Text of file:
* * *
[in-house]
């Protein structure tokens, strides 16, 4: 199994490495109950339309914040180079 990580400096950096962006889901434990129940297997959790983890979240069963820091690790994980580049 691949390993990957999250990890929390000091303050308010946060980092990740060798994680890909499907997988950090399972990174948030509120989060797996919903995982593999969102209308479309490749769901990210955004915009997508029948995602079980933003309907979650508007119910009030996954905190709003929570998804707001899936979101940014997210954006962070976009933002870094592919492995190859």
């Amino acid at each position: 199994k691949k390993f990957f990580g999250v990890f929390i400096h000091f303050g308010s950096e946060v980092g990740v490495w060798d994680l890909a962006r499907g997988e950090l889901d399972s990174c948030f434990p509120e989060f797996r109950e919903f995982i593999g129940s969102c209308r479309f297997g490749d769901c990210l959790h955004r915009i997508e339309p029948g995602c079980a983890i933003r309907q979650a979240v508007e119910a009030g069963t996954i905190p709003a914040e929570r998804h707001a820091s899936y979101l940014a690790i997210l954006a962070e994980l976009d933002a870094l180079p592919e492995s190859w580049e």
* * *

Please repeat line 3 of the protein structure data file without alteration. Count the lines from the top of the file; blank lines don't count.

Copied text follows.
């Amino acid at each position: 199994k691949k390993f990957f990580g999250v990890f929390i400096h000091f303050g308010s950096e946060v980092g990740v490495w060798d994680l890909a962006r499907g997988e950090l889901d399972s990174c948030f434990p509120e989060f797996r109950e919903f995982i593999g129940s969102c209308r479309f297997g490749d769901c990210l959790h955004r915009i997508e339309p029948g995602c079980a983890i933003r309907q979650a979240v508007e119910a009030g069963t996954i905190p709003a914040e929570r998804h707001a820091s899936y979101l940014a690790i997210l954006a962070e994980l976009d933002a870094l180079p592919e492995s190859w580049e």